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From Farmer Management Decisions to Watershed Environmental Quality: A Spatial Economic Model of Land Management Choices

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  • Zhang, Wendong
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    Abstract

    Non-point source sediment and nutrient runoff from upstream agricultural production is known to impair downstream ecosystem functions and services. Despite adoption of agricultural best management practices (BMPs) by some farmers, there are still many cropland parcels with a high need for additional conservation treatment to reduce soil erosions and runoffs. Despite the well documented environmental benefits of BMPs, significant uncertainty still remains regarding the effectiveness of policies that promote these practices. The realization of environmental benefits through improved BMPs is most constrained by our limited understanding of how farmers respond to policies and the differences in responses across different types of farmers. Previous studies of agricultural management decisions are either not spatial or omiting farmer characteristics. We will improve on these approaches by combining a model of farmer behavior with a spatial model of land management across all parcels in the watershed. In this research we develop a spatially explicit behavioral model of farmers’ BMP choices that accounts for both farmers’ socioeconomic characteristics and spatial variations of land parcels. We apply this model to the Maumee River Watershed and to three BMPs – crop rotations, conservation tillage and Conservation Reserve Program enrollment. With this model, we can simulate BMP outcomes for each parcel across the entire watershed under baseline and alternative policy scenarios. The spatial behavioral model is expected to outperform a historical trend model and allows us to evaluate a broader range of potential policies in terms of their simulated impacts on farmer behavior, BMP decisions, and downstream ecosystem conditions.

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    Bibliographic Info

    Paper provided by Agricultural and Applied Economics Association in its series 2013 Annual Meeting, August 4-6, 2013, Washington, D.C. with number 150729.

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    Date of creation: 2013
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    Handle: RePEc:ags:aaea13:150729

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    Keywords: Environmental Economics and Policy; Farm Management; Land Economics/Use;

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    1. JunJie Wu & Richard M. Adams & Catherine L. Kling & Katsuya Tanaka, 2004. "From Microlevel Decisions to Landscape Changes: An Assessment of Agricultural Conservation Policies," American Journal of Agricultural Economics, Agricultural and Applied Economics Association, vol. 86(1), pages 26-41.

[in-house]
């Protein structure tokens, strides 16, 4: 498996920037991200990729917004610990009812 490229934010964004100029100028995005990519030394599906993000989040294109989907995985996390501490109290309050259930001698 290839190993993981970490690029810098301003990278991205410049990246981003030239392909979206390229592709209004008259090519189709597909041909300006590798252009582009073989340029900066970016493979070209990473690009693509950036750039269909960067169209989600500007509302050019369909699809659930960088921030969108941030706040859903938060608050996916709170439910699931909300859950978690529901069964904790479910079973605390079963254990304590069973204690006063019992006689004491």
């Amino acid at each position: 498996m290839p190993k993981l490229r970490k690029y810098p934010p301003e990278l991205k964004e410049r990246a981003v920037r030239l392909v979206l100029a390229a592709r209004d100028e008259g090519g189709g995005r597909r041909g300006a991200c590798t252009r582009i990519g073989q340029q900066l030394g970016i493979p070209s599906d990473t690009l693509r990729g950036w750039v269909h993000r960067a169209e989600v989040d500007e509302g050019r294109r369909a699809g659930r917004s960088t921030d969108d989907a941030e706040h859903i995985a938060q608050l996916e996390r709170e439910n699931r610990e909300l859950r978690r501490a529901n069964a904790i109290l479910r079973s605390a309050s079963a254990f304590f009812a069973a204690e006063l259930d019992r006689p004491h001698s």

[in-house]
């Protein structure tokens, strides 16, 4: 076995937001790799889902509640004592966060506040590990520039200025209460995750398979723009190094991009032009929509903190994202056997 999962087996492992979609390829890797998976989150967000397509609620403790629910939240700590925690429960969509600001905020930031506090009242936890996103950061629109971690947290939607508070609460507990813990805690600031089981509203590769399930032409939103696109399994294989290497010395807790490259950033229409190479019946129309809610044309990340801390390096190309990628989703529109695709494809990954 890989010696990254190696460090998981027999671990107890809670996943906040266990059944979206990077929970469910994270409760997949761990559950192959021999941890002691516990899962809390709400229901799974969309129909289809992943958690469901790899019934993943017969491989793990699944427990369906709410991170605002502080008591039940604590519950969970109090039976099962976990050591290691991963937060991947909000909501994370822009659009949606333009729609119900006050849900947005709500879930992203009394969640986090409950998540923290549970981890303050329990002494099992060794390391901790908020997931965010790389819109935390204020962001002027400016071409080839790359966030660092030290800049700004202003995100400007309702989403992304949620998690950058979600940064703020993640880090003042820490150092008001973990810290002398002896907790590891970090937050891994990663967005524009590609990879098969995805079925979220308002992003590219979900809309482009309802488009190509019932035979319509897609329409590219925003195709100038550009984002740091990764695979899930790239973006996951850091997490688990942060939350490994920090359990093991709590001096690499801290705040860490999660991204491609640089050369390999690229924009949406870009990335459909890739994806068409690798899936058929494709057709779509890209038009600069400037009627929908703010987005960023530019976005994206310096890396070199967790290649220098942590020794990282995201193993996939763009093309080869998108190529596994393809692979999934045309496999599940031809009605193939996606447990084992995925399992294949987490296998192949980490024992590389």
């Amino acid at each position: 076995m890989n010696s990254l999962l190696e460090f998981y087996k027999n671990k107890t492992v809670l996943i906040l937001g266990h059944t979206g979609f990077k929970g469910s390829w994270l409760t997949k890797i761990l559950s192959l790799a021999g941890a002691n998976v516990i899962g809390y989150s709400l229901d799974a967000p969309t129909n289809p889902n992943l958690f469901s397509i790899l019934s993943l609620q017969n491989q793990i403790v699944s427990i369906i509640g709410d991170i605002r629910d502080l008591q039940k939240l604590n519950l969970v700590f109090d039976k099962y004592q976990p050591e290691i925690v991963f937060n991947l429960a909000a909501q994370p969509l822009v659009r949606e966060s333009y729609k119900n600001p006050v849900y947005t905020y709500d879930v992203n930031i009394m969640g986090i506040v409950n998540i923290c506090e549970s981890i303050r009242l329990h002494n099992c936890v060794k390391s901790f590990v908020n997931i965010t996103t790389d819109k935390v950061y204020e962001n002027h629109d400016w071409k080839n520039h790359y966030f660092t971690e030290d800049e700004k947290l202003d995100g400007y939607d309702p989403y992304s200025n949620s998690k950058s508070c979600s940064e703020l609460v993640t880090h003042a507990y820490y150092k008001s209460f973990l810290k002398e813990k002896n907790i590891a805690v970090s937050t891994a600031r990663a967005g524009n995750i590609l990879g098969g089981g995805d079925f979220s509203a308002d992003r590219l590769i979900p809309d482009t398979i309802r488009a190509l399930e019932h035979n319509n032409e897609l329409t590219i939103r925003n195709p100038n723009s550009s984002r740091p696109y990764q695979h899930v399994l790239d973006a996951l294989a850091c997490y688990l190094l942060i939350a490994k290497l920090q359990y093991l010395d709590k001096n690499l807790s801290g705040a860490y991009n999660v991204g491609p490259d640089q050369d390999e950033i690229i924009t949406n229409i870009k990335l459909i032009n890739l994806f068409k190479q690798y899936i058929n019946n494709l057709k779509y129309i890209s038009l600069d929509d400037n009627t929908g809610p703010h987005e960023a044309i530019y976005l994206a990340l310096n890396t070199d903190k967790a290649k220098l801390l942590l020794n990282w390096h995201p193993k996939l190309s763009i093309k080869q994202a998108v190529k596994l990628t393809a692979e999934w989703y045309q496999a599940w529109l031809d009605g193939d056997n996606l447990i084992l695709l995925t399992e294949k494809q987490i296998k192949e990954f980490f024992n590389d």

2. Christopher Timmins & Wolfram Schlenker, 2009. "Reduced-Form Versus Structural Modeling in Environmental and Resource Economics," Annual Review of Resource Economics, Annual Reviews, vol. 1(1), pages 351-380, 09.
    3. Stavins, Robert N & Jaffe, Adam B, 1990. "Unintended Impacts of Public Investments on Private Decisions: The Depletion of Forested Wetlands," American Economic Review, American Economic Association, vol. 80(3), pages 337-52, June.
    4. David J. Lewis & Andrew J. Plantinga & JunJie Wu, 2009. "Targeting Incentives to Reduce Habitat Fragmentation," American Journal of Agricultural Economics, Agricultural and Applied Economics Association, vol. 91(4), pages 1080-1096.
    5. Lyubov Kurkalova & Catherine Kling & Jinhua Zhao, 2006. "Green Subsidies in Agriculture: Estimating the Adoption Costs of Conservation Tillage from Observed Behavior," Canadian Journal of Agricultural Economics/Revue canadienne d'agroeconomie, Canadian Agricultural Economics Society/Societe canadienne d'agroeconomie, vol. 54(2), pages 247-267, 06.
    6. Newburn, David A. & Berck, Peter & Merenlender, Adina, 2004. "Spatial Targeting Strategies For Land Conservation," 2004 Annual meeting, August 1-4, Denver, CO 20206, American Agricultural Economics Association (New Name 2008: Agricultural and Applied Economics Association).
    7. MacEwan, Duncan & Howitt, Richard E., 2011. "Estimating Crop Rotations as Dynamic Cycles using Field Data," 2011 Annual Meeting, July 24-26, 2011, Pittsburgh, Pennsylvania 103635, Agricultural and Applied Economics Association.
    8. Wu, JunJie & Boggess, William G., 1999. "The Optimal Allocation of Conservation Funds," Journal of Environmental Economics and Management, Elsevier, vol. 38(3), pages 302-321, November.
    9. Allen M. Featherstone & Barry K. Goodwin, 1993. "Factors Influencing a Farmer's Decision to Invest in Long-Term Conservation Improvements," Land Economics, University of Wisconsin Press, vol. 69(1), pages 67-81.
    10. Elena G. Irwin, 2010. "New Directions For Urban Economic Models Of Land Use Change: Incorporating Spatial Dynamics And Heterogeneity," Journal of Regional Science, Wiley Blackwell, vol. 50(1), pages 65-91.
    11. Hendricks, Nathan P. & Sumner, Daniel A., 2011. "Spatially Explicit Estimates of Crop Rotation Responses," 2011 Annual Meeting, July 24-26, 2011, Pittsburgh, Pennsylvania 103876, Agricultural and Applied Economics Association.
    12. Brian W. Gould & William E. Saupe & Richard M. Klemme, 1989. "Conservation Tillage: The Role of Farm and Operator Characteristics and the Perception of Soil Erosion," Land Economics, University of Wisconsin Press, vol. 65(2), pages 167-185.
    13. Norris, Patricia E. & Batie, Sandra S., 1987. "Virginia Farmers' Soil Conservation Decisions: An Application Of Tobit Analysis," Southern Journal of Agricultural Economics, Southern Agricultural Economics Association, vol. 19(01), July.
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